Alcohol is absorbed through the lining of the stomach. It shuts off your liver from releasing sugar into your bloodstream. Since sugar is your main fuel, the body must turn to the next readily available fuel, blood fats. However, the calories from alcohol are turned into fat, so the fat levels in your blood go up.
Simple sugars like sugar, candy, pop, and desserts seem to be the most readily available in stimulating triglyceride production. Complex carbohydrates like starch and cereal grains seem to have a lowering effect on triglycerides.
A normal blood triglyceride level is 40 to 150 milligrams. Persons with higher values are put on a sugar-free, alcohol-free diet. A significant drop in your triglyceride level to near normal should occur within three to six weeks if you strictly follow your diet. Your doctor may also advise you to cut down on fats and cholesterol and to lower weight if your cholesterol is also high.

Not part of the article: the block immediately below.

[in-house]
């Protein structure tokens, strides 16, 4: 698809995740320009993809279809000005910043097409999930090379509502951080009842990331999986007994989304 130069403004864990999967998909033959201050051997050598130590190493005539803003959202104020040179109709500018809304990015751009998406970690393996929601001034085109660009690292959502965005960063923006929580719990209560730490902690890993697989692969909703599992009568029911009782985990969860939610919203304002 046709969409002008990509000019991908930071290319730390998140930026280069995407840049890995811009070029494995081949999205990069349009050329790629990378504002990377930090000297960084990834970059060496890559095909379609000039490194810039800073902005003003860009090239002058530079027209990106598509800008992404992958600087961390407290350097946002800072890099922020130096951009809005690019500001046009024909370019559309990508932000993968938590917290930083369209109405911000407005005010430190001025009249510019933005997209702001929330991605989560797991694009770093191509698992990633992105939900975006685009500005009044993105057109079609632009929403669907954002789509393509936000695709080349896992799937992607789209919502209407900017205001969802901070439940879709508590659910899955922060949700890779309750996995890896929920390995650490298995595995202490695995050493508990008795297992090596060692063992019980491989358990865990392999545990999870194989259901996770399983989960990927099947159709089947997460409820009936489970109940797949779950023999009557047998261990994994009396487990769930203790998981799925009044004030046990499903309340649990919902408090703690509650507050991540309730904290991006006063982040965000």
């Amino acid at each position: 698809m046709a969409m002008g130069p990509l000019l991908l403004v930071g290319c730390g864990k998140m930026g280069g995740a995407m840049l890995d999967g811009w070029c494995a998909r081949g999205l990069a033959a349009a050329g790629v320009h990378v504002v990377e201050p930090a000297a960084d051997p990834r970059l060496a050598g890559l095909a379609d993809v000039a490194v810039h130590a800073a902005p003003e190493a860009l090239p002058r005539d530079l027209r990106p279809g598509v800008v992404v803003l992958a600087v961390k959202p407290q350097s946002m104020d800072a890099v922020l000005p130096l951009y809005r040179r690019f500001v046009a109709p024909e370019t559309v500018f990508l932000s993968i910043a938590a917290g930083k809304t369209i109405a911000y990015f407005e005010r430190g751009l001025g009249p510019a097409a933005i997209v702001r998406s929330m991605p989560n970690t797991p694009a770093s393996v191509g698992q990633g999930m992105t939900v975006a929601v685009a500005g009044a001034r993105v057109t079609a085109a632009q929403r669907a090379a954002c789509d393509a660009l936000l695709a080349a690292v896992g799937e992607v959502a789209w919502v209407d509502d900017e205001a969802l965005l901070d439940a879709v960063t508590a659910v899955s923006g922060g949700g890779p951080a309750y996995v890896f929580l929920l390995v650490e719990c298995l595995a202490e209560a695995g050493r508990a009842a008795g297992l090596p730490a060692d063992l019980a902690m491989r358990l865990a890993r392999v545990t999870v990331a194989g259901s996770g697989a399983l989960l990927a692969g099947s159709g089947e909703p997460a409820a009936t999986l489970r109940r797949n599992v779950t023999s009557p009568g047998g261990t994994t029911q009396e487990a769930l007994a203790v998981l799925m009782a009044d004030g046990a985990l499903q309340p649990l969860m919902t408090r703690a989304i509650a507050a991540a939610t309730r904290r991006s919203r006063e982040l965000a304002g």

After your triglyceride level goes back to normal, you may be able to ease up a bit and have one sweet and up to two cocktails per week. You will have to follow a modified sugar and alcohol diet for the rest of your life, however.
An elevated triglyceride level is considered to significantly increase heart disease even though you don’t find triglycerides plugging up your arteries. Heart disease is the number one cause of death in the United States.